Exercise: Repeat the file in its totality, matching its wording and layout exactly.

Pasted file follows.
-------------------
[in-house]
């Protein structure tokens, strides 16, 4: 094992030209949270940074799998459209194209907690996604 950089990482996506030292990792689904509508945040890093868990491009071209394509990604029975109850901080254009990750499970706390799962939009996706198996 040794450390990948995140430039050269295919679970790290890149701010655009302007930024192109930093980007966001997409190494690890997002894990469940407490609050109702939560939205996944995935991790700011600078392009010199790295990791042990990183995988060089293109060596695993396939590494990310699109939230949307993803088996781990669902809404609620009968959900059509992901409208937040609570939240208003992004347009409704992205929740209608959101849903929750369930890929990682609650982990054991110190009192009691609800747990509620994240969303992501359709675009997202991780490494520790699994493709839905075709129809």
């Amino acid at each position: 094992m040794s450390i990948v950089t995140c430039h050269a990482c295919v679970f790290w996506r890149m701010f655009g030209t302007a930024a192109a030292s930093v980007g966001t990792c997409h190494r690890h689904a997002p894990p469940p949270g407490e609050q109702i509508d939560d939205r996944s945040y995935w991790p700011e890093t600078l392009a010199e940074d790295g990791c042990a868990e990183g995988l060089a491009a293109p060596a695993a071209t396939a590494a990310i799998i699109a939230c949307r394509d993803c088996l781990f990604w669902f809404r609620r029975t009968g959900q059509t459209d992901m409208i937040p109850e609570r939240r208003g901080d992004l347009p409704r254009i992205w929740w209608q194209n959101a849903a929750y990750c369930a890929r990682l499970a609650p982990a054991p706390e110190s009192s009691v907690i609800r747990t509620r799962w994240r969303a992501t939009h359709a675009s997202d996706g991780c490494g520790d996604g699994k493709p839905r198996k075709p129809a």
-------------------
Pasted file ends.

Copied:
[in-house]
């Protein structure tokens, strides 16, 4: 094992030209949270940074799998459209194209907690996604 950089990482996506030292990792689904509508945040890093868990491009071209394509990604029975109850901080254009990750499970706390799962939009996706198996 040794450390990948995140430039050269295919679970790290890149701010655009302007930024192109930093980007966001997409190494690890997002894990469940407490609050109702939560939205996944995935991790700011600078392009010199790295990791042990990183995988060089293109060596695993396939590494990310699109939230949307993803088996781990669902809404609620009968959900059509992901409208937040609570939240208003992004347009409704992205929740209608959101849903929750369930890929990682609650982990054991110190009192009691609800747990509620994240969303992501359709675009997202991780490494520790699994493709839905075709129809």
């Amino acid at each position: 094992m040794s450390i990948v950089t995140c430039h050269a990482c295919v679970f790290w996506r890149m701010f655009g030209t302007a930024a192109a030292s930093v980007g966001t990792c997409h190494r690890h689904a997002p894990p469940p949270g407490e609050q109702i509508d939560d939205r996944s945040y995935w991790p700011e890093t600078l392009a010199e940074d790295g990791c042990a868990e990183g995988l060089a491009a293109p060596a695993a071209t396939a590494a990310i799998i699109a939230c949307r394509d993803c088996l781990f990604w669902f809404r609620r029975t009968g959900q059509t459209d992901m409208i937040p109850e609570r939240r208003g901080d992004l347009p409704r254009i992205w929740w209608q194209n959101a849903a929750y990750c369930a890929r990682l499970a609650p982990a054991p706390e110190s009192s009691v907690i609800r747990t509620r799962w994240r969303a992501t939009h359709a675009s997202d996706g991780c490494g520790d996604g699994k493709p839905r198996k075709p129809a």